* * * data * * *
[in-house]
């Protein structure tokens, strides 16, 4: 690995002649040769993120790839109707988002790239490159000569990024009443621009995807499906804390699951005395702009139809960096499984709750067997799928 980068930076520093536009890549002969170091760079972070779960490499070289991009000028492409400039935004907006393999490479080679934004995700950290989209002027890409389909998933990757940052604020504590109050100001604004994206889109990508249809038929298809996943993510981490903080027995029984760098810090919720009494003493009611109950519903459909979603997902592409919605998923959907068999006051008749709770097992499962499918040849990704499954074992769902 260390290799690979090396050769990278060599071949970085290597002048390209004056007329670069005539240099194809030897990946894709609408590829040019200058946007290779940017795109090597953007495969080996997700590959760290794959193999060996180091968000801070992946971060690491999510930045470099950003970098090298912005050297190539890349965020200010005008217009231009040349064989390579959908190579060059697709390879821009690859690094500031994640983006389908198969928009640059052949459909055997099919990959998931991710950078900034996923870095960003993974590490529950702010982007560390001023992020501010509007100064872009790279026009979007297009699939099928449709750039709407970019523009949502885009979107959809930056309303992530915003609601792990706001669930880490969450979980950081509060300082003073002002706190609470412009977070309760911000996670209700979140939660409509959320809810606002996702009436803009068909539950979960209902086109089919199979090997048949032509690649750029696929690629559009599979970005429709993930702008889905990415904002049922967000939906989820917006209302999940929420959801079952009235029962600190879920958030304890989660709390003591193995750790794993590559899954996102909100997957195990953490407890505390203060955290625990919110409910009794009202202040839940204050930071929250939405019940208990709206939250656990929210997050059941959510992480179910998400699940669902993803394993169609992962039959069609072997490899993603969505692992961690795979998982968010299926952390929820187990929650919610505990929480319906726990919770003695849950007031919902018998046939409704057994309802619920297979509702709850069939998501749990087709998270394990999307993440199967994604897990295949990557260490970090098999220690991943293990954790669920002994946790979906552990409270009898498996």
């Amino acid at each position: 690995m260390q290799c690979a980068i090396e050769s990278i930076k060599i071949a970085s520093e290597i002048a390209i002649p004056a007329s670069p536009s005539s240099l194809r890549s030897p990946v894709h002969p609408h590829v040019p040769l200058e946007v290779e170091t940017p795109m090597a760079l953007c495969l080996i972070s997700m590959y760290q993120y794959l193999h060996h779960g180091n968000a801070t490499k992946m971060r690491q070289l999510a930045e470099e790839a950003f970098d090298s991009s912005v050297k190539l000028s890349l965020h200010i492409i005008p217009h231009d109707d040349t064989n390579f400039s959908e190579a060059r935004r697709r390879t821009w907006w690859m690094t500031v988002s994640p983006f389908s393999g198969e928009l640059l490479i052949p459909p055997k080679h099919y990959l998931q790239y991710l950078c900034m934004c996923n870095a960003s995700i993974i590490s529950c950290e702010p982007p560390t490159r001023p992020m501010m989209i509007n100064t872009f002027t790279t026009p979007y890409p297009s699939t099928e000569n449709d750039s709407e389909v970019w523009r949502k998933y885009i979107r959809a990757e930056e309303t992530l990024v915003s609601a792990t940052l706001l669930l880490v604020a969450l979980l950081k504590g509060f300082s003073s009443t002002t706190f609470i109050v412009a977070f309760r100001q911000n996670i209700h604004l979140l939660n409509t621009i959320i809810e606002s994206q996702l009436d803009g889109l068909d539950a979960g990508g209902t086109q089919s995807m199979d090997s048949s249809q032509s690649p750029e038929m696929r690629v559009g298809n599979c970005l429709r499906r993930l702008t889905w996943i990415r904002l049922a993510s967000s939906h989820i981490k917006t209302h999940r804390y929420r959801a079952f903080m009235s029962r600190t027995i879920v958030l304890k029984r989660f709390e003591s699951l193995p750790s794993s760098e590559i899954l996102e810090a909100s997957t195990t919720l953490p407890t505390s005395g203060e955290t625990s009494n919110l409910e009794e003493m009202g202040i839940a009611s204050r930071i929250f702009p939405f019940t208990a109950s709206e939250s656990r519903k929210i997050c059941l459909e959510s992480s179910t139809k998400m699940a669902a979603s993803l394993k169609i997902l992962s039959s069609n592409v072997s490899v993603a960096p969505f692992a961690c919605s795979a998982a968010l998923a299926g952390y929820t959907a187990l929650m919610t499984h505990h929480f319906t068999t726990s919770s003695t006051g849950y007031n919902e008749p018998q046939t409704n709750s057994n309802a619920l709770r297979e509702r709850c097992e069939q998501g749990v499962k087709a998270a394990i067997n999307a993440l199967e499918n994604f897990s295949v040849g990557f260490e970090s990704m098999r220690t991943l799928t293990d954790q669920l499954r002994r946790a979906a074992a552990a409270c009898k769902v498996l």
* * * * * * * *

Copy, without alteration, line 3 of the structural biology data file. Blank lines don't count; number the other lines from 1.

């Amino acid at each position: 690995m260390q290799c690979a980068i090396e050769s990278i930076k060599i071949a970085s520093e290597i002048a390209i002649p004056a007329s670069p536009s005539s240099l194809r890549s030897p990946v894709h002969p609408h590829v040019p040769l200058e946007v290779e170091t940017p795109m090597a760079l953007c495969l080996i972070s997700m590959y760290q993120y794959l193999h060996h779960g180091n968000a801070t490499k992946m971060r690491q070289l999510a930045e470099e790839a950003f970098d090298s991009s912005v050297k190539l000028s890349l965020h200010i492409i005008p217009h231009d109707d040349t064989n390579f400039s959908e190579a060059r935004r697709r390879t821009w907006w690859m690094t500031v988002s994640p983006f389908s393999g198969e928009l640059l490479i052949p459909p055997k080679h099919y990959l998931q790239y991710l950078c900034m934004c996923n870095a960003s995700i993974i590490s529950c950290e702010p982007p560390t490159r001023p992020m501010m989209i509007n100064t872009f002027t790279t026009p979007y890409p297009s699939t099928e000569n449709d750039s709407e389909v970019w523009r949502k998933y885009i979107r959809a990757e930056e309303t992530l990024v915003s609601a792990t940052l706001l669930l880490v604020a969450l979980l950081k504590g509060f300082s003073s009443t002002t706190f609470i109050v412009a977070f309760r100001q911000n996670i209700h604004l979140l939660n409509t621009i959320i809810e606002s994206q996702l009436d803009g889109l068909d539950a979960g990508g209902t086109q089919s995807m199979d090997s048949s249809q032509s690649p750029e038929m696929r690629v559009g298809n599979c970005l429709r499906r993930l702008t889905w996943i990415r904002l049922a993510s967000s939906h989820i981490k917006t209302h999940r804390y929420r959801a079952f903080m009235s029962r600190t027995i879920v958030l304890k029984r989660f709390e003591s699951l193995p750790s794993s760098e590559i899954l996102e810090a909100s997957t195990t919720l953490p407890t505390s005395g203060e955290t625990s009494n919110l409910e009794e003493m009202g202040i839940a009611s204050r930071i929250f702009p939405f019940t208990a109950s709206e939250s656990r519903k929210i997050c059941l459909e959510s992480s179910t139809k998400m699940a669902a979603s993803l394993k169609i997902l992962s039959s069609n592409v072997s490899v993603a960096p969505f692992a961690c919605s795979a998982a968010l998923a299926g952390y929820t959907a187990l929650m919610t499984h505990h929480f319906t068999t726990s919770s003695t006051g849950y007031n919902e008749p018998q046939t409704n709750s057994n309802a619920l709770r297979e509702r709850c097992e069939q998501g749990v499962k087709a998270a394990i067997n999307a993440l199967e499918n994604f897990s295949v040849g990557f260490e970090s990704m098999r220690t991943l799928t293990d954790q669920l499954r002994r946790a979906a074992a552990a409270c009898k769902v498996l």